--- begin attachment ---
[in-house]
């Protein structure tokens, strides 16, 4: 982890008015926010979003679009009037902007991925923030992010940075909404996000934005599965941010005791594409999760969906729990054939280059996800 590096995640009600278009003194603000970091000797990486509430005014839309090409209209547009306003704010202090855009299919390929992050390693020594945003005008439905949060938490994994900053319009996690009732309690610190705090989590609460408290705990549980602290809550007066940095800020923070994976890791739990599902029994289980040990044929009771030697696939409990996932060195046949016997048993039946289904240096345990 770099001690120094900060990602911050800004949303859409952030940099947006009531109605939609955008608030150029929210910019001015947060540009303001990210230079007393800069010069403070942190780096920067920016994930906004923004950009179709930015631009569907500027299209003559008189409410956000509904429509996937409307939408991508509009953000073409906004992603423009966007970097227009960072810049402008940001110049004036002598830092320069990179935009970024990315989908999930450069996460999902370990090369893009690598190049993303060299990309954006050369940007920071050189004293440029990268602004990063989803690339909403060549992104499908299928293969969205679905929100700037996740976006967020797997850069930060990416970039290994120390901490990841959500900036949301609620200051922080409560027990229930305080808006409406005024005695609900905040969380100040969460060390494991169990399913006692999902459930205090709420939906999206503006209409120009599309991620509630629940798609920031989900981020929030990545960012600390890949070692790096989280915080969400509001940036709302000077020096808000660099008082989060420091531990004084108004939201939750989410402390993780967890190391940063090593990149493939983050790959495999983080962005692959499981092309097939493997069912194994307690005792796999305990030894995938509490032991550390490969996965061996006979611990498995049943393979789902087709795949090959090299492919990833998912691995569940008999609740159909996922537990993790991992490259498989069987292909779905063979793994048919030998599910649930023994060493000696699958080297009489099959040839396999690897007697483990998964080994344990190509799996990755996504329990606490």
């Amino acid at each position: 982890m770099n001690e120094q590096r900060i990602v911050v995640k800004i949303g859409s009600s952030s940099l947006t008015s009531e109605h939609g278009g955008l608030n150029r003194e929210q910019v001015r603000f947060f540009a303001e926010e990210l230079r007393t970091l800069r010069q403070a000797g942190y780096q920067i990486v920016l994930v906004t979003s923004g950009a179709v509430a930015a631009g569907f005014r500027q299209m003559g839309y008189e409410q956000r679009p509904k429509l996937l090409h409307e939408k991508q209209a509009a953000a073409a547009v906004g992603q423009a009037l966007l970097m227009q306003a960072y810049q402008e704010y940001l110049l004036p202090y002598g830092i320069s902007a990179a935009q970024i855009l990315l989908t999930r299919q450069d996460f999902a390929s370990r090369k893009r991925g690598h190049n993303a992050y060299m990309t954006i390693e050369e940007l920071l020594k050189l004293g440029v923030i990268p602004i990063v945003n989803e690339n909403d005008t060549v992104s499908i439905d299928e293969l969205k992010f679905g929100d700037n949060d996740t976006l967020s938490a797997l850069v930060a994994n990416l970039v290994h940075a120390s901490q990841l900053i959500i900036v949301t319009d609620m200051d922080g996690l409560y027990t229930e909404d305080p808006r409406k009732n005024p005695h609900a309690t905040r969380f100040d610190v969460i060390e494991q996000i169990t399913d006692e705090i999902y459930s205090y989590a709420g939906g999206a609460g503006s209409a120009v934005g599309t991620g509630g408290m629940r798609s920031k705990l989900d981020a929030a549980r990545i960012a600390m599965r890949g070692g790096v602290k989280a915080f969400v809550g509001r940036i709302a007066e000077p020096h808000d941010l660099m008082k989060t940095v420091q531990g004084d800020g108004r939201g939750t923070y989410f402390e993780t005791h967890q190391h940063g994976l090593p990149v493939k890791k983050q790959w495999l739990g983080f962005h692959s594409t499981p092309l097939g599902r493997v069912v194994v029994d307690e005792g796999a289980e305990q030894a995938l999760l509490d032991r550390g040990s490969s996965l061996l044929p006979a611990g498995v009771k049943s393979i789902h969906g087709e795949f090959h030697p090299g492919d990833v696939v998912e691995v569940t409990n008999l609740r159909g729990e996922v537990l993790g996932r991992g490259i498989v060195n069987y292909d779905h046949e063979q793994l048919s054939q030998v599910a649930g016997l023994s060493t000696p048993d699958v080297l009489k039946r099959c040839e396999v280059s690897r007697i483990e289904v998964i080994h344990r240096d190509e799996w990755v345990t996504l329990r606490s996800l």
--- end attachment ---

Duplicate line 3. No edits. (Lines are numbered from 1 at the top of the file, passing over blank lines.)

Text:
């Amino acid at each position: 982890m770099n001690e120094q590096r900060i990602v911050v995640k800004i949303g859409s009600s952030s940099l947006t008015s009531e109605h939609g278009g955008l608030n150029r003194e929210q910019v001015r603000f947060f540009a303001e926010e990210l230079r007393t970091l800069r010069q403070a000797g942190y780096q920067i990486v920016l994930v906004t979003s923004g950009a179709v509430a930015a631009g569907f005014r500027q299209m003559g839309y008189e409410q956000r679009p509904k429509l996937l090409h409307e939408k991508q209209a509009a953000a073409a547009v906004g992603q423009a009037l966007l970097m227009q306003a960072y810049q402008e704010y940001l110049l004036p202090y002598g830092i320069s902007a990179a935009q970024i855009l990315l989908t999930r299919q450069d996460f999902a390929s370990r090369k893009r991925g690598h190049n993303a992050y060299m990309t954006i390693e050369e940007l920071l020594k050189l004293g440029v923030i990268p602004i990063v945003n989803e690339n909403d005008t060549v992104s499908i439905d299928e293969l969205k992010f679905g929100d700037n949060d996740t976006l967020s938490a797997l850069v930060a994994n990416l970039v290994h940075a120390s901490q990841l900053i959500i900036v949301t319009d609620m200051d922080g996690l409560y027990t229930e909404d305080p808006r409406k009732n005024p005695h609900a309690t905040r969380f100040d610190v969460i060390e494991q996000i169990t399913d006692e705090i999902y459930s205090y989590a709420g939906g999206a609460g503006s209409a120009v934005g599309t991620g509630g408290m629940r798609s920031k705990l989900d981020a929030a549980r990545i960012a600390m599965r890949g070692g790096v602290k989280a915080f969400v809550g509001r940036i709302a007066e000077p020096h808000d941010l660099m008082k989060t940095v420091q531990g004084d800020g108004r939201g939750t923070y989410f402390e993780t005791h967890q190391h940063g994976l090593p990149v493939k890791k983050q790959w495999l739990g983080f962005h692959s594409t499981p092309l097939g599902r493997v069912v194994v029994d307690e005792g796999a289980e305990q030894a995938l999760l509490d032991r550390g040990s490969s996965l061996l044929p006979a611990g498995v009771k049943s393979i789902h969906g087709e795949f090959h030697p090299g492919d990833v696939v998912e691995v569940t409990n008999l609740r159909g729990e996922v537990l993790g996932r991992g490259i498989v060195n069987y292909d779905h046949e063979q793994l048919s054939q030998v599910a649930g016997l023994s060493t000696p048993d699958v080297l009489k039946r099959c040839e396999v280059s690897r007697i483990e289904v998964i080994h344990r240096d190509e799996w990755v345990t996504l329990r606490s996800l």